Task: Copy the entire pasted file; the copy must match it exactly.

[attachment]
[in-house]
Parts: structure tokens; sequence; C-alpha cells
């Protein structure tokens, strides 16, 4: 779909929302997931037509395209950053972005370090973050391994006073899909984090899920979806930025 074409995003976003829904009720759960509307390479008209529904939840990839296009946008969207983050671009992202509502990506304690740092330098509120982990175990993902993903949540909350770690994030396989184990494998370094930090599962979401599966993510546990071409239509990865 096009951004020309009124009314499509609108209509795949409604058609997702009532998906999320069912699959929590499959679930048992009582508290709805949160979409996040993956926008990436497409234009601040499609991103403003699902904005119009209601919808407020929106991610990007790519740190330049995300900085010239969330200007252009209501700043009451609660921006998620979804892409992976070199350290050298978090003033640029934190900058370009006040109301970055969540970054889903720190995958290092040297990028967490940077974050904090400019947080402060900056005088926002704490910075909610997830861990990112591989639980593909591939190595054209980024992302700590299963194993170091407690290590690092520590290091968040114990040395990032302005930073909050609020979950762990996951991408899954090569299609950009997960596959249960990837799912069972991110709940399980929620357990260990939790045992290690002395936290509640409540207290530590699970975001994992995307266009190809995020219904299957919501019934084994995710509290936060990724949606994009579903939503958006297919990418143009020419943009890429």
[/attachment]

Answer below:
[in-house]
Parts: structure tokens; sequence; C-alpha cells
């Protein structure tokens, strides 16, 4: 779909929302997931037509395209950053972005370090973050391994006073899909984090899920979806930025 074409995003976003829904009720759960509307390479008209529904939840990839296009946008969207983050671009992202509502990506304690740092330098509120982990175990993902993903949540909350770690994030396989184990494998370094930090599962979401599966993510546990071409239509990865 096009951004020309009124009314499509609108209509795949409604058609997702009532998906999320069912699959929590499959679930048992009582508290709805949160979409996040993956926008990436497409234009601040499609991103403003699902904005119009209601919808407020929106991610990007790519740190330049995300900085010239969330200007252009209501700043009451609660921006998620979804892409992976070199350290050298978090003033640029934190900058370009006040109301970055969540970054889903720190995958290092040297990028967490940077974050904090400019947080402060900056005088926002704490910075909610997830861990990112591989639980593909591939190595054209980024992302700590299963194993170091407690290590690092520590290091968040114990040395990032302005930073909050609020979950762990996951991408899954090569299609950009997960596959249960990837799912069972991110709940399980929620357990260990939790045992290690002395936290509640409540207290530590699970975001994992995307266009190809995020219904299957919501019934084994995710509290936060990724949606994009579903939503958006297919990418143009020419943009890429």